Sixty years later, George Stevens’s intimate epic Giant still seems like a wondrous anomaly: sweeping saga of American prosperity that reveals its racist underbelly; glorious star vehicle that upends rigid gender roles; modern Western that questions the validity of frontier land ownership.
If prolific reader Carrie Pilby (Bel Powley) watched romantic comedies the way she consumes books, she might see that her dispiriting year as a recluse was ending and that she’d wandered into a merry and bright fairy tale of New York.
Director Miles Joris-Peyrafitte wanders through Gus Van Sant territory until he finds his own path in As You Are, which captures the dreamy intimacy of teenage relationships where boundaries between friendship and love prove porous.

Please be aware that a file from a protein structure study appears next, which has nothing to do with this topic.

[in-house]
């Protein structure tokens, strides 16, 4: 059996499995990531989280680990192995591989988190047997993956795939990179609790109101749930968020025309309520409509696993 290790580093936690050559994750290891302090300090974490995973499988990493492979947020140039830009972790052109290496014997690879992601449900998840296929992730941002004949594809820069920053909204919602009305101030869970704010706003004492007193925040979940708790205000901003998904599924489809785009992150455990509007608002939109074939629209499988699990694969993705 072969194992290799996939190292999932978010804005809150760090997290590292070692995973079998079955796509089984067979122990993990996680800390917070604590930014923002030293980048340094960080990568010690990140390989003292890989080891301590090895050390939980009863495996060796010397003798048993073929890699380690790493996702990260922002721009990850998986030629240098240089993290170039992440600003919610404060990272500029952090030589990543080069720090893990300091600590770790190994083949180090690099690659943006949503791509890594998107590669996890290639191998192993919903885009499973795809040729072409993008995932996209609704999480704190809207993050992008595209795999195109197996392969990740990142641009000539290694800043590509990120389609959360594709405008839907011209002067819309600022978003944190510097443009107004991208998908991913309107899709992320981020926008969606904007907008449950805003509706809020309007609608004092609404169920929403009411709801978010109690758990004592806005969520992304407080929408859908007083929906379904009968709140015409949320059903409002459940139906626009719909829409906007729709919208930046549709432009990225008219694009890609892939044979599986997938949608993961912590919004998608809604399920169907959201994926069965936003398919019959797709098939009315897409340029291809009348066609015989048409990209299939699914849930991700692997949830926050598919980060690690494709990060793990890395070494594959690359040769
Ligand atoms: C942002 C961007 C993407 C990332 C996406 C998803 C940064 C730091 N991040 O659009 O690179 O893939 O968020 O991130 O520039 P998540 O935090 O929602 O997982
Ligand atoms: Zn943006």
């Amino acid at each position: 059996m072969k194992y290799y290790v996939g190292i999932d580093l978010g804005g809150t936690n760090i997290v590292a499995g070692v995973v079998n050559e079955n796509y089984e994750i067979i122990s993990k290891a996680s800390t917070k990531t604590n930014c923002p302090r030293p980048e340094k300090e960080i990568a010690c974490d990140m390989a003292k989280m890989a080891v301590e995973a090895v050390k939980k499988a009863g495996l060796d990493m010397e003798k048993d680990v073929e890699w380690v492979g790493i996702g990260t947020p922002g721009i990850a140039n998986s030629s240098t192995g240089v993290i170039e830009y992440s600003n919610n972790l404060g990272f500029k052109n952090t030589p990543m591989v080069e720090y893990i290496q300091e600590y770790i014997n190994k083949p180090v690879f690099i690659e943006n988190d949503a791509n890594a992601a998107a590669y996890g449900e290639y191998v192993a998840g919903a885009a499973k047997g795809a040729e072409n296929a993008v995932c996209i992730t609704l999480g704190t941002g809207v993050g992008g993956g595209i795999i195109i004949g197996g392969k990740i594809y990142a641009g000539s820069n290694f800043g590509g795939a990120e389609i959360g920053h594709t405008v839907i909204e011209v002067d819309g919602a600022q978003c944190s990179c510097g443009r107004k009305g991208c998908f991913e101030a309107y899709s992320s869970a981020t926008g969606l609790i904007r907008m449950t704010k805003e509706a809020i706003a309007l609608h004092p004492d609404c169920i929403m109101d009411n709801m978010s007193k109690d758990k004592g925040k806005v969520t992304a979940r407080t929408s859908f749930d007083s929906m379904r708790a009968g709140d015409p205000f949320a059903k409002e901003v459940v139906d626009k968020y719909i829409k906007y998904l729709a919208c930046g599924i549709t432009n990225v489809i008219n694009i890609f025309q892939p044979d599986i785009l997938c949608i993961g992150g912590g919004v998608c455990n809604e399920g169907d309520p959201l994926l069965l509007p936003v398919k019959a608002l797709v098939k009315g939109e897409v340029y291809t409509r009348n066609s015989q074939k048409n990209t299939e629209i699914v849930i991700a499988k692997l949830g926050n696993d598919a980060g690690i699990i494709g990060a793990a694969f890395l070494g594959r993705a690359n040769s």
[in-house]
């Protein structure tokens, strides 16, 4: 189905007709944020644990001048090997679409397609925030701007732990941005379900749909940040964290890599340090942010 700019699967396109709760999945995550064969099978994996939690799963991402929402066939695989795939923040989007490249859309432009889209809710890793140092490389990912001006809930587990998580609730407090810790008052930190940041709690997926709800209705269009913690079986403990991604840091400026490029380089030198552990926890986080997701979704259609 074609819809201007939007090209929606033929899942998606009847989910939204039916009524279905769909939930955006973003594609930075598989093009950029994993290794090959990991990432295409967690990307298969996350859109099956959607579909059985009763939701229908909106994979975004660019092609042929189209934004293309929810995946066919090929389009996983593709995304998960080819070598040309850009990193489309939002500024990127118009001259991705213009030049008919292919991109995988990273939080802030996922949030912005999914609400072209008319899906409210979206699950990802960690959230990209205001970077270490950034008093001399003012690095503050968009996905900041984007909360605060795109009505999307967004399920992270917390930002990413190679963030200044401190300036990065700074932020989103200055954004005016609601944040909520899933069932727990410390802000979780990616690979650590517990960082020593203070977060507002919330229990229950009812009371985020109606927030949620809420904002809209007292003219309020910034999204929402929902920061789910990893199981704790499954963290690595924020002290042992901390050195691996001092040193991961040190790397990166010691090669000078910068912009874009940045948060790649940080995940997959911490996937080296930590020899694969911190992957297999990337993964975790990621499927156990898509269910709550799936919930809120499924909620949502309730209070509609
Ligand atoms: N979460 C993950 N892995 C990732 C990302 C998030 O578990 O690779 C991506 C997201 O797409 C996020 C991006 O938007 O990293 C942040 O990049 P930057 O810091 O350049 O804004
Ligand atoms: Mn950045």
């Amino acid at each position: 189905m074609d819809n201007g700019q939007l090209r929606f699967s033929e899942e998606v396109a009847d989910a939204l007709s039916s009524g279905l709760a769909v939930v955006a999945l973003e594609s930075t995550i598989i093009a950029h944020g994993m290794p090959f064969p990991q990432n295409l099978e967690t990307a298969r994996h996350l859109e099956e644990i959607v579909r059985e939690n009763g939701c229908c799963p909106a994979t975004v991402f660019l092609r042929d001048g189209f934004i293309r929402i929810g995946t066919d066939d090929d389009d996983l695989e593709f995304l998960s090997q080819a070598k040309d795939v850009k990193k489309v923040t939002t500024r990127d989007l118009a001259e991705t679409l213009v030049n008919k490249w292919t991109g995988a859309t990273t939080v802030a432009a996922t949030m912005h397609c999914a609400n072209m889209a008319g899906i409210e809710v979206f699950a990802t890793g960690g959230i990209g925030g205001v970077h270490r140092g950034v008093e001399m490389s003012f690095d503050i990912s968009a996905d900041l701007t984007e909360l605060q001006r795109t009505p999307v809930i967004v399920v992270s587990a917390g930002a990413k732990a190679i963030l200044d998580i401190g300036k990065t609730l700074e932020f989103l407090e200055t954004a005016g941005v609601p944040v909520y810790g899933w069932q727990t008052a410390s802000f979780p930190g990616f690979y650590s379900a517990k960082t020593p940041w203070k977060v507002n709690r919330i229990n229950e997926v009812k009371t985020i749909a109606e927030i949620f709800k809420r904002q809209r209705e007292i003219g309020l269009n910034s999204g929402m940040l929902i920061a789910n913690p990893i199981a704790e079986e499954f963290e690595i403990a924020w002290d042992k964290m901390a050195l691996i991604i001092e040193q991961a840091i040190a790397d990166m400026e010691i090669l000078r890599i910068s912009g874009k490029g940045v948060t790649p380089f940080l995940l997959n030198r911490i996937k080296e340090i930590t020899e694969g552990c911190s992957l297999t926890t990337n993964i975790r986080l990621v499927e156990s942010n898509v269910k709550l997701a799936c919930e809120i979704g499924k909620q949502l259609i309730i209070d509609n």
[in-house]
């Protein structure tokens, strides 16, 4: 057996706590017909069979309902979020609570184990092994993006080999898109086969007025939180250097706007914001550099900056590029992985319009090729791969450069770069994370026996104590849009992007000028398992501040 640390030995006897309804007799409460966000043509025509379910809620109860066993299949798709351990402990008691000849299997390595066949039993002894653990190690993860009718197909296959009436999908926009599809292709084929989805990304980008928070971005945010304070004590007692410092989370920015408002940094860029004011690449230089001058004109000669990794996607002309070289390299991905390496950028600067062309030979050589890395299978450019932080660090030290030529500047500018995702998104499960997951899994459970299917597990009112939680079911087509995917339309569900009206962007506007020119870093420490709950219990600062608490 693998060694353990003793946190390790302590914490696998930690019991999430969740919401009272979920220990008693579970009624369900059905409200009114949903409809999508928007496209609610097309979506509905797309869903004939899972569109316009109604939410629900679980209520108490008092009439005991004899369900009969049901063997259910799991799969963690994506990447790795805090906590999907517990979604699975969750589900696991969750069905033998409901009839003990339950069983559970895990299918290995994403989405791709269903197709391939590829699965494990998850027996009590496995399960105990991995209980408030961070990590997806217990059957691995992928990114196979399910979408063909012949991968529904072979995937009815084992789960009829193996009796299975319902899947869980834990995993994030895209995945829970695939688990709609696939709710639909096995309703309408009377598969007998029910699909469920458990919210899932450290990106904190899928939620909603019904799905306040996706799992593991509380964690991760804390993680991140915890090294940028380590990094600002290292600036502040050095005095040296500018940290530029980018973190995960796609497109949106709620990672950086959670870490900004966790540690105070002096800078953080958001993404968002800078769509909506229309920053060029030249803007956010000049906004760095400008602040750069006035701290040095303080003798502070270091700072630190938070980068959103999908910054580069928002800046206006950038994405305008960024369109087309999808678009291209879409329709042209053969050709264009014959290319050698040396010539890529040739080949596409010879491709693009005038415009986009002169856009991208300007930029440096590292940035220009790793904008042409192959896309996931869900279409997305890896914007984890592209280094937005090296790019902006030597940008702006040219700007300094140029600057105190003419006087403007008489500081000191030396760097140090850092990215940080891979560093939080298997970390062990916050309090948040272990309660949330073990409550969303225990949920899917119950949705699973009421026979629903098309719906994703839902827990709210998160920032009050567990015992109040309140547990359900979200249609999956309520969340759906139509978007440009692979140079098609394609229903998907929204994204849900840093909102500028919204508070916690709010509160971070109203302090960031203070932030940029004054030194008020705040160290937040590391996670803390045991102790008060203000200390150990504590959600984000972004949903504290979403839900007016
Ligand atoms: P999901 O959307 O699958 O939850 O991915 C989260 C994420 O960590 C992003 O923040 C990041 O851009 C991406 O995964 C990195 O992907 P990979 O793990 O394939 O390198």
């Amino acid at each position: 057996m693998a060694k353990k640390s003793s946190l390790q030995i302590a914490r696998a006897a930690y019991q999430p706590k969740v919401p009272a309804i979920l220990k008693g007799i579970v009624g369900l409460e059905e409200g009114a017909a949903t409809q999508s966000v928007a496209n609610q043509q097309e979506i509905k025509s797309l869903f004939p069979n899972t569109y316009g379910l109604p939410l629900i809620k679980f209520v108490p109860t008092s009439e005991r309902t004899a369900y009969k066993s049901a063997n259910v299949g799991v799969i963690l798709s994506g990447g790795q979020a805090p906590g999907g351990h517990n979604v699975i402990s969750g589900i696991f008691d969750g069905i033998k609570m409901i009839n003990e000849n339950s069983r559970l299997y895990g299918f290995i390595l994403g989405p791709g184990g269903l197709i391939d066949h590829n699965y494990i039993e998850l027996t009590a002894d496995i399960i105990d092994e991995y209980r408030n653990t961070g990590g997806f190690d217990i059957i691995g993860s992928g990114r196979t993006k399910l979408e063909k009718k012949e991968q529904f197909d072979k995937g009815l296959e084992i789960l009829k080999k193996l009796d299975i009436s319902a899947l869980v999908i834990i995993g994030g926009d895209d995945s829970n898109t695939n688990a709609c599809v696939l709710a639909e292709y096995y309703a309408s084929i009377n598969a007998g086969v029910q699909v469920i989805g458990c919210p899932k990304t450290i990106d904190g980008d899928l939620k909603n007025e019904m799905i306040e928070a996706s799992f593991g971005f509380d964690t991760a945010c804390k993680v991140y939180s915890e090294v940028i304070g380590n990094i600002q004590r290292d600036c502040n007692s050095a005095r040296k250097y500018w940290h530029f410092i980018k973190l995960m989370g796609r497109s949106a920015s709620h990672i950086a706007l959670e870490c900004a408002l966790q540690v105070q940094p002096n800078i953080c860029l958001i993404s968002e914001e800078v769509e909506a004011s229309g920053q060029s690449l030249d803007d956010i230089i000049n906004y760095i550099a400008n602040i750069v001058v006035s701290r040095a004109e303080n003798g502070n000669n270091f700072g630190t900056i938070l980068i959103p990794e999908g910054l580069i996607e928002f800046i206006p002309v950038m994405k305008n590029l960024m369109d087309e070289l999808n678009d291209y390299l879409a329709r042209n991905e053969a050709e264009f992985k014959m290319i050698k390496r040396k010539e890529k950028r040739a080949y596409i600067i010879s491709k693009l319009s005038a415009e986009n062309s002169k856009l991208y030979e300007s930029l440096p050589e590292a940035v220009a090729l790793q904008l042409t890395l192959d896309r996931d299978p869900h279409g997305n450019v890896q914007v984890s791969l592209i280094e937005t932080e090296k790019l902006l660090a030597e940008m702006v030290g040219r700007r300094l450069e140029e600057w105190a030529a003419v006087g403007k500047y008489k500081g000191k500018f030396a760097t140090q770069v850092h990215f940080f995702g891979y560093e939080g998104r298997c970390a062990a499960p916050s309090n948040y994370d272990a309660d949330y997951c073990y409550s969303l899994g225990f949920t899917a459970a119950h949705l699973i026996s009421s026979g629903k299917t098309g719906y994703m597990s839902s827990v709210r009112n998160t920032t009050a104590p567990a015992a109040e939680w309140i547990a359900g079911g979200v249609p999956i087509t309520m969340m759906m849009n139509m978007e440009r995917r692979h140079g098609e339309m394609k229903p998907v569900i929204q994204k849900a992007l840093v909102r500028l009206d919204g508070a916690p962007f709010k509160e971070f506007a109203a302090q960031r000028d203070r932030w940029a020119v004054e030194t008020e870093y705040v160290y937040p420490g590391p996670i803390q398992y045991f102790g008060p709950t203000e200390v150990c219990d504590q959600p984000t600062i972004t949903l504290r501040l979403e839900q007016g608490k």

Casablanca is a sharply political movie, displaying overt admiration for anti-fascist activists and sympathy for refugees while subtly probing the corrosiveness of appeasement. Against the current rise of nationalism and xenophobia, the political climate that generations have taken as a backdrop for the romance of Ilsa Lund and Rick Blaine crashes to the forefront.
Bridget Jones mines the riches of embarrassment. Her gaffes, blunders, stumbles, and pratfalls provide the laughs in the atypical romcoms built around her, films that rely heavily on the comedy of idiosyncrasy.